Nursing Home Terminated Pregnant Nursing Supervisor After Requesting Lifting Accommodation. Unlawful Medical Inquiry Conducted, and Refused Rehire Because of Her Disability, Federal Agency Says
PHILADELPHIA, PA- Nursing home Landis Homes Retirement Community, and its managing entity, Landis Communities, violated federal law when they failed to accommodate a pregnant nursing supervisor, terminated her because of her pregnancy and in retaliation for her reasonable accommodation request, and later refused to rehire her because of her pregnancy and disability, the U.S. Equal Employment Opportunity Commission (EEOC) charged in a lawsuit it announced today.
Amy Potts had worked as a RN/Charge Nurse and Campus Supervisor for the nursing home for eight years at its facility in Litz, Pa., when she requested to lift no more than 25 pounds following a surgical procedure relating to her disability, a reproductive system impairment, EEOC says. The nursing home accommodated lifting restrictions for non-pregnant employees but refused to accommodate Potts and instead placed her on indefinite leave because of her pregnancy and disability, according to the suit.
EEOC charges that the nursing home told Potts she could reapply for employment after she had her baby and no longer had any restrictions. When Potts reapplied for nursing positions for which she was qualified, the nursing home told her she had been terminated, asked her to provide medical documentation regarding her lifting restrictions, and then refused to rehire her.
Such alleged conduct violates Title VII of the Civil Rights Act of 1964 (Title VII), which prohibits employment discrimination based on sex. The Pregnancy Discrimination Act (PDA) amended Title VII to make it illegal to discriminate against a woman because of pregnancy, childbirth, or a medical condition related to pregnancy or childbirth. The Americans with Disabilities Act (ADA) of 1990, as amended, makes it illegal to discriminate on the basis of disability and requires employers to provide a reasonable accommodation. EEOC filed suit (EEOC v. Landis Communities and Landis Homes Retirement Community, Civil Action No. 5:15-cv-05282) in U.S. District Court for the Eastern District of Pennsylvania after first attempting to reach a pre-litigation settlement through its conciliation process.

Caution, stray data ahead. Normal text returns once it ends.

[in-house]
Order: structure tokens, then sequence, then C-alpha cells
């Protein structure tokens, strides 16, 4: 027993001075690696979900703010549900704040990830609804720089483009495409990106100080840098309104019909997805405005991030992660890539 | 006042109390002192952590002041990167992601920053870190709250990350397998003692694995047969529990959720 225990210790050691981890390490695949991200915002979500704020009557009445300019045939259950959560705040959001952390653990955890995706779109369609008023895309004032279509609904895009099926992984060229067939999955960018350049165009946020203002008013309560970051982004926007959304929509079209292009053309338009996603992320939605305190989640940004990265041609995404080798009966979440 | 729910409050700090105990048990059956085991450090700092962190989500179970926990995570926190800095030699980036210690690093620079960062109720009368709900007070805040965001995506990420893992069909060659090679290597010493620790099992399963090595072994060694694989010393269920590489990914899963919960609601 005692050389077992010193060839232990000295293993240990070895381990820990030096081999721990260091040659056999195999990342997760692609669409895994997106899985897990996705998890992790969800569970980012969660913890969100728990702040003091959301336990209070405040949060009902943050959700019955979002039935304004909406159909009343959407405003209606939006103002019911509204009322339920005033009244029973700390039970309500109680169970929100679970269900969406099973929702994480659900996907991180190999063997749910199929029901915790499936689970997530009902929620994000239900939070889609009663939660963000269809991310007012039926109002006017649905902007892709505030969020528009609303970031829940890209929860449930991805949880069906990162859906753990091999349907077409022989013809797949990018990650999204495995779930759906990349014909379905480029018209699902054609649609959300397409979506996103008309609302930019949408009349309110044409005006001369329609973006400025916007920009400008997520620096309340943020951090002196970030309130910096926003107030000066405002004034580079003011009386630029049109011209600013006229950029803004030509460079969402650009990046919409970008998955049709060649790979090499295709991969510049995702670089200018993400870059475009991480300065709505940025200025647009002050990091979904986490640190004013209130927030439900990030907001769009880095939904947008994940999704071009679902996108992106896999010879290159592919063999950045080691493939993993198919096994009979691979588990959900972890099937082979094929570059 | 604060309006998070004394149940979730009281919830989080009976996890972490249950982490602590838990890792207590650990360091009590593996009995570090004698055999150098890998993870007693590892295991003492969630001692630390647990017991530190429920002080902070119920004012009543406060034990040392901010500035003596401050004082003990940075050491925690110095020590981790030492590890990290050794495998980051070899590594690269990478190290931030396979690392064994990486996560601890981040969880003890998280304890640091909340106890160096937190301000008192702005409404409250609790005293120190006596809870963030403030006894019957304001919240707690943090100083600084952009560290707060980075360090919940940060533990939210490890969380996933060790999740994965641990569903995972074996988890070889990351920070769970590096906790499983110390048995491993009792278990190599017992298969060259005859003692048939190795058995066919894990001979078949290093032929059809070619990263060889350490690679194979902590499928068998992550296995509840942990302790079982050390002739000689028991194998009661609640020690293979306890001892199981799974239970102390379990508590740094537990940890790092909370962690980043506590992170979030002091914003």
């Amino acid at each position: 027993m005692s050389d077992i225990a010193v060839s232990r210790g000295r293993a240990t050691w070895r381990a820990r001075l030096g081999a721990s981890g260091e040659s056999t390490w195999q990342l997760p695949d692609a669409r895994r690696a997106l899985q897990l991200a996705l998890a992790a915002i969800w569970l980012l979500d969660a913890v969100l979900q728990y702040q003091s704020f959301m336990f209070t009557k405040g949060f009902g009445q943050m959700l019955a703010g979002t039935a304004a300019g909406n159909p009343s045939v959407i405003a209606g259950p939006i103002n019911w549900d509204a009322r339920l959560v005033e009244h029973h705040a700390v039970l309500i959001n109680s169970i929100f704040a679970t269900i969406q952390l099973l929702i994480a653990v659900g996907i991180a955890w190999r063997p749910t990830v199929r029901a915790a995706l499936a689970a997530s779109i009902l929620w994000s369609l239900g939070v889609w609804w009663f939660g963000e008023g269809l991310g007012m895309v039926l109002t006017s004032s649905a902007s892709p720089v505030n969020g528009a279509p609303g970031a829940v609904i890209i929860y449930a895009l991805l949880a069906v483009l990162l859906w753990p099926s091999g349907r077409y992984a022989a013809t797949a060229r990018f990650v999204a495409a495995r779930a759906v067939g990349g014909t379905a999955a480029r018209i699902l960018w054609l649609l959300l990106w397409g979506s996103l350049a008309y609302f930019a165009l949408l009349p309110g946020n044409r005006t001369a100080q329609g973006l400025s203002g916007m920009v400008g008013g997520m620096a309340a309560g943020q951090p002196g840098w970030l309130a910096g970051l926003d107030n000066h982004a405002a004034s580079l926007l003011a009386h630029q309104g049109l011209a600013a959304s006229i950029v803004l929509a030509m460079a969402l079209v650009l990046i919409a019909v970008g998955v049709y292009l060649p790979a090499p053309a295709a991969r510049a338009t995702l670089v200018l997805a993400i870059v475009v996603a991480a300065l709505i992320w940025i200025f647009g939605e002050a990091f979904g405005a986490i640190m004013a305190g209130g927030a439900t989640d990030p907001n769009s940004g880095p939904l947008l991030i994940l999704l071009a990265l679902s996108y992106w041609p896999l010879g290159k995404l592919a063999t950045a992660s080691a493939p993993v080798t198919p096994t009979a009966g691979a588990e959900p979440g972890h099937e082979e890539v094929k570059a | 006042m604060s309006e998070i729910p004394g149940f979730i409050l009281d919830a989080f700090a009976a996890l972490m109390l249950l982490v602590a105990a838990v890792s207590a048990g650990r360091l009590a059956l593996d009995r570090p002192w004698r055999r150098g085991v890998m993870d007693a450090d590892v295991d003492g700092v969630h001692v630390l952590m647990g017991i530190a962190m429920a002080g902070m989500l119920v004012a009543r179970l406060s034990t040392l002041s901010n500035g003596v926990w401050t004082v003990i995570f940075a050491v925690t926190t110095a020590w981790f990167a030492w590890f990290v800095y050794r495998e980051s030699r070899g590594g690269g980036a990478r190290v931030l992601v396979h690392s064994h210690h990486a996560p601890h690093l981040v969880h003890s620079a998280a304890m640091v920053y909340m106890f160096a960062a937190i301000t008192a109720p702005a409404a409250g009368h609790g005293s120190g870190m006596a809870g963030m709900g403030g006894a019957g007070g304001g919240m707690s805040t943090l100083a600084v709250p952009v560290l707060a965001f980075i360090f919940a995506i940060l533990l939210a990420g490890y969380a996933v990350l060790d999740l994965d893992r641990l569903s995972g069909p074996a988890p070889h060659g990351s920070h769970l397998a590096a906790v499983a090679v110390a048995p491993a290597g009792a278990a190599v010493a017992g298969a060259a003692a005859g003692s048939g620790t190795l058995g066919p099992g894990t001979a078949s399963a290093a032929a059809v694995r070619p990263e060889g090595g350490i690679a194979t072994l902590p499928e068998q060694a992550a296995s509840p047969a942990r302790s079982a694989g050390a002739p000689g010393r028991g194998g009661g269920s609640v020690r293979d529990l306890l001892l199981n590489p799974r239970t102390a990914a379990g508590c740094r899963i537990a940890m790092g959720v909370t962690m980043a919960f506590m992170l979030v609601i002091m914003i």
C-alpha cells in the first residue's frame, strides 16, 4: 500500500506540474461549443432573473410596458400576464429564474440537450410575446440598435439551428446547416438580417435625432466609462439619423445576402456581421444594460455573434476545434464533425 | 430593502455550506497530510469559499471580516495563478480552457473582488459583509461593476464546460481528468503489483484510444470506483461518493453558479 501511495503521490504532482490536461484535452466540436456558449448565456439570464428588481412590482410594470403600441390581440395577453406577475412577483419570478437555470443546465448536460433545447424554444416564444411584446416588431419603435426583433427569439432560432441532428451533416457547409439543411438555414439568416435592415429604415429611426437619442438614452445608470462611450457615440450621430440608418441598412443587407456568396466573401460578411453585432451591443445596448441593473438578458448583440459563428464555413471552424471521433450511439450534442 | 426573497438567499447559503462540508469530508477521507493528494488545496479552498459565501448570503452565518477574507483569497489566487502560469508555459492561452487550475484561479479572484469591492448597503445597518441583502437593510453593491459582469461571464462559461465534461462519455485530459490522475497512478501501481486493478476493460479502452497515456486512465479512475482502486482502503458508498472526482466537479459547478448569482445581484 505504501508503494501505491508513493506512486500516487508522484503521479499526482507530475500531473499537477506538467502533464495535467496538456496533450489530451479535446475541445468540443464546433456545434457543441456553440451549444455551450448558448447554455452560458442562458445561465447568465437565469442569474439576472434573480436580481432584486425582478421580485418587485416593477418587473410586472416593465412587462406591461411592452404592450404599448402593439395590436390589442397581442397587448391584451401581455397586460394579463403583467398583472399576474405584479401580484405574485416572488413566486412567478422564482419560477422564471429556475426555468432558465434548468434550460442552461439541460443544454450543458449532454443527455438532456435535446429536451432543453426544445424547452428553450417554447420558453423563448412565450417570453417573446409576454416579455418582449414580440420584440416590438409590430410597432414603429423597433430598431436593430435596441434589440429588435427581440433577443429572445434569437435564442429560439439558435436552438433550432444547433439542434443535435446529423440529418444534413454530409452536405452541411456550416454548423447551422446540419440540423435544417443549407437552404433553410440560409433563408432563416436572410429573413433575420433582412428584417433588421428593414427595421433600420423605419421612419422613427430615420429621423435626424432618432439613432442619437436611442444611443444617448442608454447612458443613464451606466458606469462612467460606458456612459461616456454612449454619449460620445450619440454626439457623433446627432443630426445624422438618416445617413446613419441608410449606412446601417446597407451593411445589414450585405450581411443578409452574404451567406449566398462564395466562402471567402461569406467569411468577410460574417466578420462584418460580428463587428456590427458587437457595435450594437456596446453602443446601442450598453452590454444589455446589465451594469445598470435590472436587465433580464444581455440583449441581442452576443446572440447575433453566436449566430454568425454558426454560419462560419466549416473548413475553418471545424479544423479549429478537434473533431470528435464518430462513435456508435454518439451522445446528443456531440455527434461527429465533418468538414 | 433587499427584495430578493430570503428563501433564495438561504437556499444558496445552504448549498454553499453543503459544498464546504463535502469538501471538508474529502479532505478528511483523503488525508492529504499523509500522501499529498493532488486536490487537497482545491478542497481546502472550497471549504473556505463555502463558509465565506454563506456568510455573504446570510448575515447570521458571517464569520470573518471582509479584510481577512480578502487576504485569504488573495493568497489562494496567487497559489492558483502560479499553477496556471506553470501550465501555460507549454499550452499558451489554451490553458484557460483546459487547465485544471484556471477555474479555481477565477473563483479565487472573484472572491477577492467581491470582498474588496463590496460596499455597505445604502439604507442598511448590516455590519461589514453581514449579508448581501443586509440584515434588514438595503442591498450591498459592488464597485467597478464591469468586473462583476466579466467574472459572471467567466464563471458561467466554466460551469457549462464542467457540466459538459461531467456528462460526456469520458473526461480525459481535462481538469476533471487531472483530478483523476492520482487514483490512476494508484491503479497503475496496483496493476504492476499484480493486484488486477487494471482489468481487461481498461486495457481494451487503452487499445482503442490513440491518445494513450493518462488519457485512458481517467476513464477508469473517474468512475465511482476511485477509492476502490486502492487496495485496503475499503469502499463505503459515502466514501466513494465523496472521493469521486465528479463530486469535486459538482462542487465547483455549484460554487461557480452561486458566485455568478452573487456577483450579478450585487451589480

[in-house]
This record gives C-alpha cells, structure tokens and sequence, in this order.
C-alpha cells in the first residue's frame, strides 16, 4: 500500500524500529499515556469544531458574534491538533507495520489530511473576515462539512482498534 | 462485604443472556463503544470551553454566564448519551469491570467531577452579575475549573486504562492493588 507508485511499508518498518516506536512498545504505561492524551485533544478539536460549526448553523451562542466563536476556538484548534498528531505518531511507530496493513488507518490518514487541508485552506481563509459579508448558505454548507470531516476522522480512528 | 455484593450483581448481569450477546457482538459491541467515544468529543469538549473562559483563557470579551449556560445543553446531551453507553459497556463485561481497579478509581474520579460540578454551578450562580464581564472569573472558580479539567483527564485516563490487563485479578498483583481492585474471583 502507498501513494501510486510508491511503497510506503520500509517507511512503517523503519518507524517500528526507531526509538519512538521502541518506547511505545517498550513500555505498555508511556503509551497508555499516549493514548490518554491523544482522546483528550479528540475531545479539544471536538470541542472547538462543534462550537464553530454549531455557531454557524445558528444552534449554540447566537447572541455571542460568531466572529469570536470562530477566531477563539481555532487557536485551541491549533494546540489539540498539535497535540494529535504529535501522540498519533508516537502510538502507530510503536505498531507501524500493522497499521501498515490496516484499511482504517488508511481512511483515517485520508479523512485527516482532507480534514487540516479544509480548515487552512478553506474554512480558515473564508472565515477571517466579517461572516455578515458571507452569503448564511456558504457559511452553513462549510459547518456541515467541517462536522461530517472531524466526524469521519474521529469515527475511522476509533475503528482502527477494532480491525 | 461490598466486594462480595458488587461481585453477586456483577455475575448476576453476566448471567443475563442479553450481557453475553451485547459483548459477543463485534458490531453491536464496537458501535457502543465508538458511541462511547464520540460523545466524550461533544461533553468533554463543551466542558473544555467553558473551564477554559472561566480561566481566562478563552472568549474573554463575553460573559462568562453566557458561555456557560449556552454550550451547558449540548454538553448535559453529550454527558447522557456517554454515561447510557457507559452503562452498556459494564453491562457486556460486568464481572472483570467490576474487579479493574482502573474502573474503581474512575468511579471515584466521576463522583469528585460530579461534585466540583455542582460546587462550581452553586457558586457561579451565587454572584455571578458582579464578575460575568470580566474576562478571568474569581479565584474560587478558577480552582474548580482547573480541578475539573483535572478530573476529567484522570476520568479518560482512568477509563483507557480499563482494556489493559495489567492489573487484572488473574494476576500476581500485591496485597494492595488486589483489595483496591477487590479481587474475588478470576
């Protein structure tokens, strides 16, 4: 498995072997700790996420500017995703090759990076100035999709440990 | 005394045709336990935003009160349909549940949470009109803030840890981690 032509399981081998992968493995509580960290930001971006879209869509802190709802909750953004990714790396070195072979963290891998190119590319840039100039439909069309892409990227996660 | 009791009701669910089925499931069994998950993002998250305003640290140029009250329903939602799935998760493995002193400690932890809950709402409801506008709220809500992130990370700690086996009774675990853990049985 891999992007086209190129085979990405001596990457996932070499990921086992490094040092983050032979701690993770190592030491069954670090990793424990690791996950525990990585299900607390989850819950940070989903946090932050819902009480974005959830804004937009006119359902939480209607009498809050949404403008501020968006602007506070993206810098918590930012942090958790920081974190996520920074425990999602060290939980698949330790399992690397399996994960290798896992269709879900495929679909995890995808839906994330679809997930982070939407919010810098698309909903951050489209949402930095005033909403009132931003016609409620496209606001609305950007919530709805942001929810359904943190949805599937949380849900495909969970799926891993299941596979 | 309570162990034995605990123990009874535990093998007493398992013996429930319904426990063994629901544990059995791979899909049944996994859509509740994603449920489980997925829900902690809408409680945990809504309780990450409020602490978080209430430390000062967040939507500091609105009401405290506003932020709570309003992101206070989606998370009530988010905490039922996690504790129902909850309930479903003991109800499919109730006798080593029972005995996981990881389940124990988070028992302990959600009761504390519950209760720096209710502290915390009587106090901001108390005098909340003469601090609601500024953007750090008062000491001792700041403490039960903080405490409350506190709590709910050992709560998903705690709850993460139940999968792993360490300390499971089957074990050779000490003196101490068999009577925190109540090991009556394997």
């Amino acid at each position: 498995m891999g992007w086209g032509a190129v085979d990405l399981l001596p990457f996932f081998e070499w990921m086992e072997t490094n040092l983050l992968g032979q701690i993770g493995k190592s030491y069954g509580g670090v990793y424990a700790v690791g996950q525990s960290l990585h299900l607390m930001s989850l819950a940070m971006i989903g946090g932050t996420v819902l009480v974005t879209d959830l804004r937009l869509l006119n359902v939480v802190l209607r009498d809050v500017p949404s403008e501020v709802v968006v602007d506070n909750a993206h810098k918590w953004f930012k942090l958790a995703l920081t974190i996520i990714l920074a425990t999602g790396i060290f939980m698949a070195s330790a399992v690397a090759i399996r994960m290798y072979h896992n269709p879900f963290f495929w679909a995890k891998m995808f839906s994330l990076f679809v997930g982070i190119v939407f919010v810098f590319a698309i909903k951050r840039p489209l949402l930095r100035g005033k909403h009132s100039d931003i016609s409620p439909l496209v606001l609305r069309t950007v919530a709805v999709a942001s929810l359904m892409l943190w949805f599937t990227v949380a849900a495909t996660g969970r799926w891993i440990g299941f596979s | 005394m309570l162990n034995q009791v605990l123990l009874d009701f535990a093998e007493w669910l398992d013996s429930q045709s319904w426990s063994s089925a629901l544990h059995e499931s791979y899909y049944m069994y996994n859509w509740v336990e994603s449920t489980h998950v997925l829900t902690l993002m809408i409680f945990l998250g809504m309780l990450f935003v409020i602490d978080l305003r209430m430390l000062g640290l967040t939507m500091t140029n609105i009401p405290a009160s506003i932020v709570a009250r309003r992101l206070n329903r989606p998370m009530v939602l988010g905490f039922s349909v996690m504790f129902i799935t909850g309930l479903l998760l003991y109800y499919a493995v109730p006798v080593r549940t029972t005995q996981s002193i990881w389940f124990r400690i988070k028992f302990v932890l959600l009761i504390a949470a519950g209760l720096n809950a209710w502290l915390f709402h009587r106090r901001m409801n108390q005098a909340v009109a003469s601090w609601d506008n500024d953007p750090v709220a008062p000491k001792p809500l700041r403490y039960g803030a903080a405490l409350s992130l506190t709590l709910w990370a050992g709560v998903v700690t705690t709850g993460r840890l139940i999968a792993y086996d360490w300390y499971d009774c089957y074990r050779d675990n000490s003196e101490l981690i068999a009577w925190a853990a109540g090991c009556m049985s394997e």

EEOC Philadelphia District Office Regional Attorney Debra M. Lawrence said, "Employers run afoul of federal law if they abruptly place a pregnant employee who requests a reasonable accommodation on indefinite leave or terminate her. Instead, employers should talk with the employee to see how they can make workplace modifications, such as accommodating a lifting restriction, to allow her to continue working and supporting herself and her family."
"Fairness and federal law mandate that pregnant employees should be treated the same as other employees who are similar in their ability or inability to work," added Philadelphia District Director Spencer H. Lewis, Jr. "In this case, the nursing home accommodated non-pregnant employees who had work restrictions, but treated Amy Potts differently because of her pregnancy. That's simply unjust and against the law."
One of the six national priorities identified by the Commission's Strategic Enforcement Plan is for the Commission to address emerging and developing issues in equal employment law, including issues involving the ADA and pregnancy-related limitations, among other possible issues.
Legal staff of the Philadelphia District Office of EEOC prosecute cases out of Pennsylvania, Maryland, Delaware, West Virginia, parts of New Jersey, Ohio, and Virginia, and the District of Columbia.
EEOC enforces federal laws prohibiting employment discrimination. Further information about the Commission is available at its website, www.eeoc.gov.